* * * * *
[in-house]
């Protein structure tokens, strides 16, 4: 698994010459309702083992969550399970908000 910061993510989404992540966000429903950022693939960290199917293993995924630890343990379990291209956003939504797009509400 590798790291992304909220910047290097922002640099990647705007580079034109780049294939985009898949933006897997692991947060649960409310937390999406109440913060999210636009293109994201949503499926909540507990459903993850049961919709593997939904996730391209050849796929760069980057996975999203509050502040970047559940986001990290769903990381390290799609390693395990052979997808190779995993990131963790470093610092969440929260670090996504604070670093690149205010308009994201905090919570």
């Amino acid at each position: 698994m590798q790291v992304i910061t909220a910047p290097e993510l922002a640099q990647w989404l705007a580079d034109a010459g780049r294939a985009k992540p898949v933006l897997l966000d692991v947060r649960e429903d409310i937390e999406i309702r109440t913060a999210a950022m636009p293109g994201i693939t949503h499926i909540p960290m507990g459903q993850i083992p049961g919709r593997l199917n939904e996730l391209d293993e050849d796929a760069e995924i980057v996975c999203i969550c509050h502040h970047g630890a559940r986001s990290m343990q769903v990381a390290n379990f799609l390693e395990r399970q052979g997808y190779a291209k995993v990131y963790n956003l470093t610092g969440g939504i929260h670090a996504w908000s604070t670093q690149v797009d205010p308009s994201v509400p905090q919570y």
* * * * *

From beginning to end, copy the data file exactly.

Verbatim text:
[in-house]
């Protein structure tokens, strides 16, 4: 698994010459309702083992969550399970908000 910061993510989404992540966000429903950022693939960290199917293993995924630890343990379990291209956003939504797009509400 590798790291992304909220910047290097922002640099990647705007580079034109780049294939985009898949933006897997692991947060649960409310937390999406109440913060999210636009293109994201949503499926909540507990459903993850049961919709593997939904996730391209050849796929760069980057996975999203509050502040970047559940986001990290769903990381390290799609390693395990052979997808190779995993990131963790470093610092969440929260670090996504604070670093690149205010308009994201905090919570």
């Amino acid at each position: 698994m590798q790291v992304i910061t909220a910047p290097e993510l922002a640099q990647w989404l705007a580079d034109a010459g780049r294939a985009k992540p898949v933006l897997l966000d692991v947060r649960e429903d409310i937390e999406i309702r109440t913060a999210a950022m636009p293109g994201i693939t949503h499926i909540p960290m507990g459903q993850i083992p049961g919709r593997l199917n939904e996730l391209d293993e050849d796929a760069e995924i980057v996975c999203i969550c509050h502040h970047g630890a559940r986001s990290m343990q769903v990381a390290n379990f799609l390693e395990r399970q052979g997808y190779a291209k995993v990131y963790n956003l470093t610092g969440g939504i929260h670090a996504w908000s604070t670093q690149v797009d205010p308009s994201v509400p905090q919570y």